Happy National DNA Day 2017!

My celebration of National DNA Day and fascination with genetic DNA testing began with my first mitochondrial test (mtDNA) on 30 December 2011. The results of my mitochondrial lineage — Haplogroup L2a1l1b — just confirmed what I already knew about myself and the female ancestors in my family tree — our ancient origins/roots are in Africa!

As more genetic tests became available, my desire to know more about my ancestral roots prompted me to expand my results. So from 2011 to 2016, I completed the mtDNA Plus, Family Finder, mtFull Sequence, and Autosomal tests. With each test, I learned some amazing information about my lineage and ethnicity!

I’m 84% African. No surprises there!

I'm 84% Africa
Cameroon/Congo – 29%; Benin/Togo – 18%; Nigeria 13%; Mali – 12%; Ivory Coast/Ghana 9%

I’m 12% European. It was interesting to learn which areas of Europe are a part of my DNA!

I'm 12% European
Ireland – 6%; Scandinavia – 3%; Western Europe – 2%; Finland/Northwest Russia – 1%; Great Britain – <1%

Guess what?! I’m 2% Asian! Who knew?! – ROFL!!

I'm 2% Asian
Regions: Kazakhstan, Uzbekistan; Turkmenistan; Azerbaijan, Afghanistan

To every family member who told me that my great-great-grandmothers on both sides of my family tree were Native Americans (and I didn’t believe them), this one is for you!

I’m 1% Native American! So I guess those relatives who talked about having high cheekbones, being hairless with straight hair that is not exactly curly, kinky, or spirally may have been on to something here — LOL!

I'm 1% Native American

So, how will you celebrate National DNA Day? Feel free to celebrate with me here by sharing your Haplogroup and/or Ethnicity results in the comment section of this post if you like!

Saturday Night Genealogy Fun – My Genea-Bucket List

It’s Saturday Night Genealogy Fun with genealogy extraordinaire – Randy Seaver — and tonight’s mission, should I decide to accept it, is:

Knowing that a “Bucket List” is a wish list of things to do before death:

What is on your Genea-Bucket List?  What research locations do you want to visit?  Are there genea-people that you want to meet and share with?  What do you want to accomplish with your genealogy research?  List a minimum of three items – more if you want!”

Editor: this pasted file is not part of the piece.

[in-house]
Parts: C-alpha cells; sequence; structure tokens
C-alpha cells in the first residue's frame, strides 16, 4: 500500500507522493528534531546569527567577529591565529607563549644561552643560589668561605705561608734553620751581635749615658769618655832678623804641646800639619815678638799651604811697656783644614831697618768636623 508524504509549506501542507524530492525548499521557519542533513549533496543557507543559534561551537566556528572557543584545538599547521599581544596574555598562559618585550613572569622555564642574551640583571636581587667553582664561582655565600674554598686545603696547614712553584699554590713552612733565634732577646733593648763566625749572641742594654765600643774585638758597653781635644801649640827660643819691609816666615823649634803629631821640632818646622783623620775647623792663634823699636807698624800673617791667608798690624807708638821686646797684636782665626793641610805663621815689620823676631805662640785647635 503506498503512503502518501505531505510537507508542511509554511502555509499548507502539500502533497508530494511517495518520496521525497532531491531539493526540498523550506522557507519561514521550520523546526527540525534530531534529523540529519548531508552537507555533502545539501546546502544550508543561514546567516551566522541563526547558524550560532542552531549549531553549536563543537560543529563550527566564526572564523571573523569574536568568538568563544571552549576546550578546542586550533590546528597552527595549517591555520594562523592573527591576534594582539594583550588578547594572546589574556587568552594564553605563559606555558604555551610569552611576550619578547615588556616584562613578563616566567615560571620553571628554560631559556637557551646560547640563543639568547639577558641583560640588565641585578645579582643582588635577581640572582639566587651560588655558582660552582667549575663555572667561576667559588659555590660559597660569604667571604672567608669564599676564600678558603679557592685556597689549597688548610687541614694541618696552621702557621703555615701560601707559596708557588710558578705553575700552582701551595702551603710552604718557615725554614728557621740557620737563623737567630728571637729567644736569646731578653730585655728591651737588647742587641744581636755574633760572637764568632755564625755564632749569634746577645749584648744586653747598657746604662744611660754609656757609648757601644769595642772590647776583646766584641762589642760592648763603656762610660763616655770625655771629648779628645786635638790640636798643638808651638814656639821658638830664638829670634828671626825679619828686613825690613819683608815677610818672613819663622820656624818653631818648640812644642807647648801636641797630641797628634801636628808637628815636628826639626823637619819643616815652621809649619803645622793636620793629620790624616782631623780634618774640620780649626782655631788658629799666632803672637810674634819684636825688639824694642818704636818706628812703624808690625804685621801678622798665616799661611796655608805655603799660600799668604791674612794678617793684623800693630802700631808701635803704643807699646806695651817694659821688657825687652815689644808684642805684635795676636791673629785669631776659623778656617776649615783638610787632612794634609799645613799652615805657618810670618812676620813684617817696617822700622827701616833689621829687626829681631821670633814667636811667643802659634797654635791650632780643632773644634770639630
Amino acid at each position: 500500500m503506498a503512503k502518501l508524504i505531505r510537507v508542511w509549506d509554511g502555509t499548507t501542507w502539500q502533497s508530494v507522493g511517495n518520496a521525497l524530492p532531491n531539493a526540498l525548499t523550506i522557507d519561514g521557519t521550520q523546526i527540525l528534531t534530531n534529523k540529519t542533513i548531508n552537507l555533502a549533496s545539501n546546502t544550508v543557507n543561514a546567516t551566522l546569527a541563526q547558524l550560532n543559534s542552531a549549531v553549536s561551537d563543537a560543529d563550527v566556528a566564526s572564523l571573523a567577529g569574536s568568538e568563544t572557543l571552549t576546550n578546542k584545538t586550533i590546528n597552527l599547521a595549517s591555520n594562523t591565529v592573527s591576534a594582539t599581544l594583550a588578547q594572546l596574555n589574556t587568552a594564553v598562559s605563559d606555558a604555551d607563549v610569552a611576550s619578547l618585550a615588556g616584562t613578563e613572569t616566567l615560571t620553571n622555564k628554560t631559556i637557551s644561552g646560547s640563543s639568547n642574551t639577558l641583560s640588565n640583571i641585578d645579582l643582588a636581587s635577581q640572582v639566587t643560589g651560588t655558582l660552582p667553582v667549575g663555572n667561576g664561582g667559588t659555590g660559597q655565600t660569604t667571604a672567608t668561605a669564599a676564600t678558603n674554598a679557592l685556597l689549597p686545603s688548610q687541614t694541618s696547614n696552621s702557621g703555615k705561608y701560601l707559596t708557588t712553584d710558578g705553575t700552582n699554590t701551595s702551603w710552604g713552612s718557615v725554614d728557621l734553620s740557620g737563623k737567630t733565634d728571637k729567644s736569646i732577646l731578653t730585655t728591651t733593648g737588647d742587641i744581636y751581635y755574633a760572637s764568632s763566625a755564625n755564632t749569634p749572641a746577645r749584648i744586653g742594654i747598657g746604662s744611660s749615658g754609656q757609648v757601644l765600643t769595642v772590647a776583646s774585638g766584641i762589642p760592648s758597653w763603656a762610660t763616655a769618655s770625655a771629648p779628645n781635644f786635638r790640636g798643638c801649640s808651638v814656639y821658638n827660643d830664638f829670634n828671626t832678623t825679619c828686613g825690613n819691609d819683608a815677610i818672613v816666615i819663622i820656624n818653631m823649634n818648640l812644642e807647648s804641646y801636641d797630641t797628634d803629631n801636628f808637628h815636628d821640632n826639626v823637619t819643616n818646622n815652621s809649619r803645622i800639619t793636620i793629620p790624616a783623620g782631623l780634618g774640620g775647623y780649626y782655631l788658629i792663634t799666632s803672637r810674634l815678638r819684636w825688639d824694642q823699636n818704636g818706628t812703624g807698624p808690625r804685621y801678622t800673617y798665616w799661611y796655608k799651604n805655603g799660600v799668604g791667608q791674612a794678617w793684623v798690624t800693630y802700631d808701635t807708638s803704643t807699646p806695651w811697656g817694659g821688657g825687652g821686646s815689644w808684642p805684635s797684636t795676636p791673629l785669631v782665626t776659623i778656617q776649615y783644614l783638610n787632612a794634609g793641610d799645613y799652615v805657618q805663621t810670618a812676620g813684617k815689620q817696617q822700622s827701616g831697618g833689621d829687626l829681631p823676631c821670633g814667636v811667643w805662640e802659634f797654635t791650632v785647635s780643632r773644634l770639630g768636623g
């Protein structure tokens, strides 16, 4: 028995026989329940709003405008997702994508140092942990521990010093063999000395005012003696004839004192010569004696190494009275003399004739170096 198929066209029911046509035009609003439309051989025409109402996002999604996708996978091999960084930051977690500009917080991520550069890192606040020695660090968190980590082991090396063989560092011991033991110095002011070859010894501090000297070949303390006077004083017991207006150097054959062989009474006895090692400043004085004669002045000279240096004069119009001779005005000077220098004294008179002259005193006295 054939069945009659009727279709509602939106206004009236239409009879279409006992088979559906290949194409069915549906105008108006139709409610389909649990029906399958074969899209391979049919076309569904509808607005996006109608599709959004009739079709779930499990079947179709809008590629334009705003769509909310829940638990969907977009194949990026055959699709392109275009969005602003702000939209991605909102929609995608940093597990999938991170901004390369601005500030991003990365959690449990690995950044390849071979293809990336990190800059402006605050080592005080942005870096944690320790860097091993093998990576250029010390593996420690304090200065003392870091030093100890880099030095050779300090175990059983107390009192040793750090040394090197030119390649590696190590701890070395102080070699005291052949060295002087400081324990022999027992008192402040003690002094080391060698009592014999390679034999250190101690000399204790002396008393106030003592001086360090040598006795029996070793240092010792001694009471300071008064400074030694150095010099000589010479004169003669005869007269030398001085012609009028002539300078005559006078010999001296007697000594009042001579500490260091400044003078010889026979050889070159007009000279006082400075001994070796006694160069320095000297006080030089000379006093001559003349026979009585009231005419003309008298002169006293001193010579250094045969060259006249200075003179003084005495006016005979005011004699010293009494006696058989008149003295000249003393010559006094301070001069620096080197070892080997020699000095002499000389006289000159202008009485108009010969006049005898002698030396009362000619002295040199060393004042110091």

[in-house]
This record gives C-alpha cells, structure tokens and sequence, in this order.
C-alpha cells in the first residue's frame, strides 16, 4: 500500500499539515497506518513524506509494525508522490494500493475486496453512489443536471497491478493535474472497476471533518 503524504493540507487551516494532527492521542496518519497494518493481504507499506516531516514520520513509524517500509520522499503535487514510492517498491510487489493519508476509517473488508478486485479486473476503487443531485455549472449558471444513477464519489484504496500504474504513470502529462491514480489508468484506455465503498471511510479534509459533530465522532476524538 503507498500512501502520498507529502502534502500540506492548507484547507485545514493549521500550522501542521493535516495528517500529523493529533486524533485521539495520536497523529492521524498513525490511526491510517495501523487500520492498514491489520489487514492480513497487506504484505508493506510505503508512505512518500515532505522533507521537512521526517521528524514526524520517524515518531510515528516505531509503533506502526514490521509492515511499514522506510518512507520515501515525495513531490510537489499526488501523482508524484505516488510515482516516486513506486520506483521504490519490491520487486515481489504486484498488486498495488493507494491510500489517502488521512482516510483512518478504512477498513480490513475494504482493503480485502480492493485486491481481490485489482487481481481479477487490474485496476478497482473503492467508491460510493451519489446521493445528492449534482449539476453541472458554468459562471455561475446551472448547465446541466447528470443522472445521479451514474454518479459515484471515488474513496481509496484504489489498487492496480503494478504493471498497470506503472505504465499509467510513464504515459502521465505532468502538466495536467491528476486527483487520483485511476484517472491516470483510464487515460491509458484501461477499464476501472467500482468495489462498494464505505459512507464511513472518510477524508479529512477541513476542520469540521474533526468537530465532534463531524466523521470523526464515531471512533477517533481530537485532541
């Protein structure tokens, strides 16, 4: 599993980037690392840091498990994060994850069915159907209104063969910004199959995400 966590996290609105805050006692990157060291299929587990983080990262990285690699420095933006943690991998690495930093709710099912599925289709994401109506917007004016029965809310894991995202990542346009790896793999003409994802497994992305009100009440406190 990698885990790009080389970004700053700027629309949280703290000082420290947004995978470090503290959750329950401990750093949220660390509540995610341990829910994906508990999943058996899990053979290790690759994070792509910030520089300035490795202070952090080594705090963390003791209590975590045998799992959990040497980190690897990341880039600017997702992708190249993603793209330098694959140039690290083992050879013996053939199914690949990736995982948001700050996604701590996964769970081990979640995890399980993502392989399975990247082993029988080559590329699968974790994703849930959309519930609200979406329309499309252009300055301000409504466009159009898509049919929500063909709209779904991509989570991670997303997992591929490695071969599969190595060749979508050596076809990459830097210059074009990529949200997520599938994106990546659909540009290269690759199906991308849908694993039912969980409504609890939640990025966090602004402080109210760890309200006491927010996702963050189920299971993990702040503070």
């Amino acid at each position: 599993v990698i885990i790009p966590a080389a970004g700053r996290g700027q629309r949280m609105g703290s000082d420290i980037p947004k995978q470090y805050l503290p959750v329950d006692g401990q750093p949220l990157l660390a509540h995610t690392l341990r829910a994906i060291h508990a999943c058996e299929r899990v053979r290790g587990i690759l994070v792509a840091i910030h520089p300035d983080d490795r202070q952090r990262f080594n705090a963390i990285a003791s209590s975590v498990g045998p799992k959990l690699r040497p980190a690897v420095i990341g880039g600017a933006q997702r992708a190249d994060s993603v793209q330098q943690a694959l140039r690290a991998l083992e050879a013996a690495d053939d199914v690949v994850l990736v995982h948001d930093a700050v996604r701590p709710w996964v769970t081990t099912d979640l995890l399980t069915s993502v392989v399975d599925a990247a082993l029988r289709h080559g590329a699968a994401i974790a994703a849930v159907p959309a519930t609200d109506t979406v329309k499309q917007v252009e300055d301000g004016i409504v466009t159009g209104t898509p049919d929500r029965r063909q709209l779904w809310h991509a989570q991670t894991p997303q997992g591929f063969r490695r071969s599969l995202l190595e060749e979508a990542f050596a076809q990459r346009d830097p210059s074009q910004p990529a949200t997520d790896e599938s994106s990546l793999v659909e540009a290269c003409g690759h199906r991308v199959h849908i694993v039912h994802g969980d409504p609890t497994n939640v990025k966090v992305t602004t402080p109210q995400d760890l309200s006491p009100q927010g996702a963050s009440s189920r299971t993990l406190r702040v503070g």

My Genea-Bucket List consist of:

1. Attending and completing Boston University’s Online Genealogical Research Certificate Program, then seek certification through the Board for Certification of Genealogists.

2. According to recent mtDNA test results, my Haplogroup origin is Ghana. Therefore, I would love to travel to the Western Region of the Republic of Ghana where the Ahanta people that I descend from are located. I would especially like to visit during celebration and festival times . . . woo-hoo!

3. Publishing a historical fiction children’s picture book that I started a few years ago that tells the story of Quakertown — the removal of a thriving African-American community by 1923 to make way for a Civic Center Park in Denton, Texas.

Do you have a genea-bucket list? Feel free to share it with me!

 


Was April 2012 a great month for genealogists?

Month of AprilWas April 2012 a great month for genealogists? I truly believe it was! If nothing else, it was one of the BEST and most EXCITING months for me in the world of genealogy!

It began with the most anticipated genealogical event to date — the release of the 1940 United States Census on Monday, April 2, 2012 at 9 AM sharp Eastern Standard Time! Despite the overloaded databases the first few hours and days by so many genealogists trying to access these records, I’ve been able to successfully search the census records and find new and existing family members, as well as, identify those who went MIA in earlier records. But more importantly, these records have given me some great insight into how much my family and America has changed since the 1940s!

Next, Family History Expo 2012 rolled into H-town. With sessions like — “New Avenues in Genetic Genealogy,” “Google Earth for Genealogy – Rock Your Ancestor’s World,” and “The Challenges of Genealogical Research in Ghana” to name a few (you can see other sessions I attended via my online conference directory at Lanyrd.com), I came away with some excellent research techniques and best practices that will certainly enhance the accuracy of my genealogical investigation and much more.